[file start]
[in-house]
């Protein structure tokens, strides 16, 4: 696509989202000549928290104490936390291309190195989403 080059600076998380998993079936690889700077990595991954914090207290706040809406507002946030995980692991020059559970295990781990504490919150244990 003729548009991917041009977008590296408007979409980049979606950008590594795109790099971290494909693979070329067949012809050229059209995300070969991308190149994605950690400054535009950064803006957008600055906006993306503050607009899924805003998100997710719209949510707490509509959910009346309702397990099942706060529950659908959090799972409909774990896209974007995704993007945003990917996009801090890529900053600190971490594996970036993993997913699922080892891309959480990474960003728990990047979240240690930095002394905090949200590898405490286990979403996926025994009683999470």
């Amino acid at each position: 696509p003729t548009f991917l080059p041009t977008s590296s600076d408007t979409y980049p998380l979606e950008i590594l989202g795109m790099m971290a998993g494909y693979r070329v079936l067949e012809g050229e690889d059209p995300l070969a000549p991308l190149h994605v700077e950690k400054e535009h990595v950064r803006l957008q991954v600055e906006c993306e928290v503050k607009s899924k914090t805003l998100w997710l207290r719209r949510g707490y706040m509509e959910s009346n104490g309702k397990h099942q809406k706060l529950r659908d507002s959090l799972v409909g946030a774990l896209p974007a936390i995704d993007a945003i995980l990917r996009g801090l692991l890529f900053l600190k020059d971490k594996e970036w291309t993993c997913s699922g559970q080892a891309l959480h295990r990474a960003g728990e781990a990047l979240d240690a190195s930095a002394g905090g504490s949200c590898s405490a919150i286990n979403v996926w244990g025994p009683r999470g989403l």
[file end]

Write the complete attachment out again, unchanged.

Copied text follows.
[in-house]
């Protein structure tokens, strides 16, 4: 696509989202000549928290104490936390291309190195989403 080059600076998380998993079936690889700077990595991954914090207290706040809406507002946030995980692991020059559970295990781990504490919150244990 003729548009991917041009977008590296408007979409980049979606950008590594795109790099971290494909693979070329067949012809050229059209995300070969991308190149994605950690400054535009950064803006957008600055906006993306503050607009899924805003998100997710719209949510707490509509959910009346309702397990099942706060529950659908959090799972409909774990896209974007995704993007945003990917996009801090890529900053600190971490594996970036993993997913699922080892891309959480990474960003728990990047979240240690930095002394905090949200590898405490286990979403996926025994009683999470």
């Amino acid at each position: 696509p003729t548009f991917l080059p041009t977008s590296s600076d408007t979409y980049p998380l979606e950008i590594l989202g795109m790099m971290a998993g494909y693979r070329v079936l067949e012809g050229e690889d059209p995300l070969a000549p991308l190149h994605v700077e950690k400054e535009h990595v950064r803006l957008q991954v600055e906006c993306e928290v503050k607009s899924k914090t805003l998100w997710l207290r719209r949510g707490y706040m509509e959910s009346n104490g309702k397990h099942q809406k706060l529950r659908d507002s959090l799972v409909g946030a774990l896209p974007a936390i995704d993007a945003i995980l990917r996009g801090l692991l890529f900053l600190k020059d971490k594996e970036w291309t993993c997913s699922g559970q080892a891309l959480h295990r990474a960003g728990e781990a990047l979240d240690a190195s930095a002394g905090g504490s949200c590898s405490a919150i286990n979403v996926w244990g025994p009683r999470g989403l």